Glassmeyer's “LisVendor dot Info” – Will “THEY” Come After Her??

“Build it and they will come” is the classic line from Field of Dreams. “Don't build it, because THEY will come after you” is the idea that Sarah Glassmeyer is bucking in setting up the LisVendor.Info wiki of law librarian / legal publishing vendor relations.
The initial organization of the website is as follows. Feel free to add to it or move things around. Like all wikis, this site is what you make of it. Just so everyone feels right at home, let's even have a discussion page for people to hash out ideas. You can pretend it's a committee if that makes you feel better.
Anyone that has sat in the same room with me at a conference may have heard me use the following phrase: “All problems are Communication problems.” And it looks like Glassmeyer is working to create a communication platform where anyone can share information (including vendors) about the state of relations between the librarians and the vendors.

From and idea that started with the thought of “Someone oughta set up a wikileaks for library contracts,” it has evolved into what Glassmeyer describes as simply “a wiki where librarians and other interested parties can share information about all aspects of the library/vendor relationship.” A more defined definition of intent is found on the LisVendor.Info homepage:
This wiki was created to fill a simple need - the need for a place for librarians to communicate and otherwise share information about our interactions and business dealings with library vendors: complaints and compliments about customer service, problems with products, pricing information, etc. The Librarian Blogosphere, twitterati and other social networks are already a great resource for sharing this type of information. However, that is a limited number of voices and there's nowhere for these conversations to be collected so that long term perspective can be gained. It is also hoped that this wiki becomes a place to learn the necessary business skills - such as contract negotiation - that we may not have learned in library school.
Sarah Glassmeyer has set up the platform, and is stepping back to let the community do the work (in a combination of what she calls as a mix of her “own greed and laziness” (I completely know what you mean, Sarah!!)  As with most wikis, it allows anyone to register and edit as they choose, but those edits are also visible, and trackable… so know your comfort level before jumping in with both feet. Glassmeyer also lets everyone know that she's not going to be the Big Brother of this wiki and that she is trusting “that the community will be self-policing.”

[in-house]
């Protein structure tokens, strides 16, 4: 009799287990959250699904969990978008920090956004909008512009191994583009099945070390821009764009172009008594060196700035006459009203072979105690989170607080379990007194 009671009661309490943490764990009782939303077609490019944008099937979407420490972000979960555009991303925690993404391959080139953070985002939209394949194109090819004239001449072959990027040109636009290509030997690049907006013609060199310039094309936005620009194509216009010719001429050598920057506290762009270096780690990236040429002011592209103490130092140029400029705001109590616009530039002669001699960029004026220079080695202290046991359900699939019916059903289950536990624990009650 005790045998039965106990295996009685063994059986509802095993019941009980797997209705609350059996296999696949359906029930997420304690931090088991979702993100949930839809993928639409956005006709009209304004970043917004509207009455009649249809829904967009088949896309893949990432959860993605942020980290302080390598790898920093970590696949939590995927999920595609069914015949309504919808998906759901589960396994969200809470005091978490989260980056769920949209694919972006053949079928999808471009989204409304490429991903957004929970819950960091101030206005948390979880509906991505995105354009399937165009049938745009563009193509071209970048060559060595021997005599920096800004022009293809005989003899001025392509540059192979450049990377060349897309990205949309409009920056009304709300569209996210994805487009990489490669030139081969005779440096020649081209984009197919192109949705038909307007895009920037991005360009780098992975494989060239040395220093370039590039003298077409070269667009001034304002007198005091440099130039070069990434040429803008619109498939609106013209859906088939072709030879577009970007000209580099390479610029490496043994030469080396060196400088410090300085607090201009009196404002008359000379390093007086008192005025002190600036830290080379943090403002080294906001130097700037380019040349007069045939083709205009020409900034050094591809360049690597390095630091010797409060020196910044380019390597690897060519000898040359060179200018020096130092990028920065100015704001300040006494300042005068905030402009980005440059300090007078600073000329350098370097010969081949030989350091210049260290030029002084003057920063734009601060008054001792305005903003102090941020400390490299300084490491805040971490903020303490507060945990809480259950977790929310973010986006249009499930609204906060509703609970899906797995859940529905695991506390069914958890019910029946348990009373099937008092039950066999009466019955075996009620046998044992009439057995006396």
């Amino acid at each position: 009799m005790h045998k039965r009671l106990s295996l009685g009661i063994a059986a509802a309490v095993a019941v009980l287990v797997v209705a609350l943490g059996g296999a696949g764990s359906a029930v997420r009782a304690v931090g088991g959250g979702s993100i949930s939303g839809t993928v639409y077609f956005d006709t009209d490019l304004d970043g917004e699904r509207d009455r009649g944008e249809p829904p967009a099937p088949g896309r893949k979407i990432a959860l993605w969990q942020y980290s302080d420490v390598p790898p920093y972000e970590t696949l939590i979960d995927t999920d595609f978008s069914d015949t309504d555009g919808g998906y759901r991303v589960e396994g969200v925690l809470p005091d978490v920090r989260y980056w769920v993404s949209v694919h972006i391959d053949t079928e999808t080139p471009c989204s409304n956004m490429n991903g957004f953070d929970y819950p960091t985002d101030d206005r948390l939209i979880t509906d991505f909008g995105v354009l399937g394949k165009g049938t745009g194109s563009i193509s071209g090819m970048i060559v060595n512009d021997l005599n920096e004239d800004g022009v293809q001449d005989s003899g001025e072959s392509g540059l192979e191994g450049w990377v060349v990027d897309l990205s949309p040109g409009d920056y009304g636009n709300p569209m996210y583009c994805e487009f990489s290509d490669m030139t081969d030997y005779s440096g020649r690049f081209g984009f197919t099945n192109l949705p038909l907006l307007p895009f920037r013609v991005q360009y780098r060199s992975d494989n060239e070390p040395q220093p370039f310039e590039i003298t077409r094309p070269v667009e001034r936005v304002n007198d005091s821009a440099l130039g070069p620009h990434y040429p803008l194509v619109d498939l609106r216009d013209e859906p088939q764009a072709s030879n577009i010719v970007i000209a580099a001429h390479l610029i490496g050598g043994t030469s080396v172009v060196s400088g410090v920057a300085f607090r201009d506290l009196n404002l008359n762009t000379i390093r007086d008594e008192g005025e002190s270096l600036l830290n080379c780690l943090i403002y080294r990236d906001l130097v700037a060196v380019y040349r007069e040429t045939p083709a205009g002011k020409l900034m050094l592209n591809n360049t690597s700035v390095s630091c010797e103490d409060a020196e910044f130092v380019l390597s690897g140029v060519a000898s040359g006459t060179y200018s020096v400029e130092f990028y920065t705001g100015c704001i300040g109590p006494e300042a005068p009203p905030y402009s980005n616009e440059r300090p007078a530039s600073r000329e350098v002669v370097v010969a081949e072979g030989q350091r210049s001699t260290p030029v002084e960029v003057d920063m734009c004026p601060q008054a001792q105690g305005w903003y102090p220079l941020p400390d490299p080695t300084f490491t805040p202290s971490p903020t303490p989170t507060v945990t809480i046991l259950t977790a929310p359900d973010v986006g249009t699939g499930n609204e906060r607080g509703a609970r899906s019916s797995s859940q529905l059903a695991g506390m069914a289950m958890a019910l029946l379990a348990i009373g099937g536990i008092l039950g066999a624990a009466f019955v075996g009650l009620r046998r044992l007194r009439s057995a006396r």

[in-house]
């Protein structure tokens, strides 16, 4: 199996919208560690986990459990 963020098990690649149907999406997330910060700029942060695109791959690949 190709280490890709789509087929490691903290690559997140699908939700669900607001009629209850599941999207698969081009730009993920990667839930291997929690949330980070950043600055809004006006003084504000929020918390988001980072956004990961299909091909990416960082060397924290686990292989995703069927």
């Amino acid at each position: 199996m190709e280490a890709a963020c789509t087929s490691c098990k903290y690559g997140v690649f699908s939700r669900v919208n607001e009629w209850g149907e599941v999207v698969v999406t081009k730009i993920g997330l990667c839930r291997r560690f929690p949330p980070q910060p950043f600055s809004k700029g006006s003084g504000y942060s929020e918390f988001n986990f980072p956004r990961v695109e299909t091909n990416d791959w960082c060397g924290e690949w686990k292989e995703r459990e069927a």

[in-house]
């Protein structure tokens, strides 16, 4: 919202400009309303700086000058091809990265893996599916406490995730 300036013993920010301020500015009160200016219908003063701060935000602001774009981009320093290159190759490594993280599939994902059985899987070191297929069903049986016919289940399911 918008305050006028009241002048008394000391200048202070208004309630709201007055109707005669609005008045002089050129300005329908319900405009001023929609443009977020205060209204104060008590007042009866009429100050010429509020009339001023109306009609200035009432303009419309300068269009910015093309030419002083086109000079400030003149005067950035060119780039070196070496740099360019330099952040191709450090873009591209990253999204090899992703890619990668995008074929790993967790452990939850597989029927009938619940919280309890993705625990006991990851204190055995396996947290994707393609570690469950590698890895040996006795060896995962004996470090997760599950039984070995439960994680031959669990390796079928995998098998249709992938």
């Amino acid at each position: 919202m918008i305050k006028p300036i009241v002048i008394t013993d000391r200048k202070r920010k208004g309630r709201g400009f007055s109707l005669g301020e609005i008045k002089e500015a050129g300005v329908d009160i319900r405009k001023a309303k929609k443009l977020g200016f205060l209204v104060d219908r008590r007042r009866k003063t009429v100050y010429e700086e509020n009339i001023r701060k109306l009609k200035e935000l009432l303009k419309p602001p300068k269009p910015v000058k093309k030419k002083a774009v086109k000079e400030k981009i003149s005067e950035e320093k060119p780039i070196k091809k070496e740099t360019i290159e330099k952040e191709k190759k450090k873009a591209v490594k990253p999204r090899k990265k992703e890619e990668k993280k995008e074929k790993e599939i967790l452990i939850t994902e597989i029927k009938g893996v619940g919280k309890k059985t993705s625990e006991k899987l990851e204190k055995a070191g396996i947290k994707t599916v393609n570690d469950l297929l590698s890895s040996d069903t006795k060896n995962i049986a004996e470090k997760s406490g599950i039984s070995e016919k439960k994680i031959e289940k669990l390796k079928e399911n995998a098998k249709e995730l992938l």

I have to be the first to admit that I'm not much of a "wiki" person, and that I'll need to bone up on my wiki editing skills if I decide to contribute to the LisVendor.info platform. It will be interesting to see if anyone bites and contributes, or if everyone just takes the simple approach of posting their librarian/vendor horror stories on the law-lib listserv and then going back to business as usual (assuming that it is now someone else's problem to solve.)

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Mary Jenkins said...

I've used wikis extensively for staff information sharing and internal library documentation, for consortium or other association collaboration (and in place of traditional websites), and for long-distance committee work. I'm all for this sort of information sharing. While we do have the CRIV page http://www.aallnet.org/committee/criv/ as a collection point for various tools, policies, etc. and as one point of information dissemination, I agree that there's a need for a more robust site for posts and sharing. Listservs aren't the right tool for archived or organized info and the structure of CRIV's website doesn't facilitate organic, collaborative work. I'm glad to have this sort of mechanism and I plan to post content and comments.


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